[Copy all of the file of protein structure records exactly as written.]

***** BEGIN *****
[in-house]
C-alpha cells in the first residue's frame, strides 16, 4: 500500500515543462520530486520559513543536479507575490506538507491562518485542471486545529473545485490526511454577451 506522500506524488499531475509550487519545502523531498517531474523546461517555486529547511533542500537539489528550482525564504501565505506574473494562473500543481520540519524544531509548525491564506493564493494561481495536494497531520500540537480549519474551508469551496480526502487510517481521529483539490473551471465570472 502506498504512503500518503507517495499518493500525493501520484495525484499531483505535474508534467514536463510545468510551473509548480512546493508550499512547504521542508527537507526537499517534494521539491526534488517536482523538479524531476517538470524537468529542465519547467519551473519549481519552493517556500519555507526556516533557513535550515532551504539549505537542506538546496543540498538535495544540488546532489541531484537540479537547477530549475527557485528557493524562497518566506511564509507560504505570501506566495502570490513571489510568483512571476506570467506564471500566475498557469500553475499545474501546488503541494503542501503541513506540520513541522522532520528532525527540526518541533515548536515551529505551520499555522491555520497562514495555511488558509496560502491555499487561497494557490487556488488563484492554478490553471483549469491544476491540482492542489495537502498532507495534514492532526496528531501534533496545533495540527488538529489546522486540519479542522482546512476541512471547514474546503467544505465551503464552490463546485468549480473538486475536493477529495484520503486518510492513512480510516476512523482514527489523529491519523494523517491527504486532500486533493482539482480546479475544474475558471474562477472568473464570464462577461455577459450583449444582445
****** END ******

[in-house]
C-alpha cells in the first residue's frame, strides 16, 4: 500500500515543462520530486520559513543536479507575490506538507491562518485542471486545529473545485490526511454577451 506522500506524488499531475509550487519545502523531498517531474523546461517555486529547511533542500537539489528550482525564504501565505506574473494562473500543481520540519524544531509548525491564506493564493494561481495536494497531520500540537480549519474551508469551496480526502487510517481521529483539490473551471465570472 502506498504512503500518503507517495499518493500525493501520484495525484499531483505535474508534467514536463510545468510551473509548480512546493508550499512547504521542508527537507526537499517534494521539491526534488517536482523538479524531476517538470524537468529542465519547467519551473519549481519552493517556500519555507526556516533557513535550515532551504539549505537542506538546496543540498538535495544540488546532489541531484537540479537547477530549475527557485528557493524562497518566506511564509507560504505570501506566495502570490513571489510568483512571476506570467506564471500566475498557469500553475499545474501546488503541494503542501503541513506540520513541522522532520528532525527540526518541533515548536515551529505551520499555522491555520497562514495555511488558509496560502491555499487561497494557490487556488488563484492554478490553471483549469491544476491540482492542489495537502498532507495534514492532526496528531501534533496545533495540527488538529489546522486540519479542522482546512476541512471547514474546503467544505465551503464552490463546485468549480473538486475536493477529495484520503486518510492513512480510516476512523482514527489523529491519523494523517491527504486532500486533493482539482480546479475544474475558471474562477472568473464570464462577461455577459450583449444582445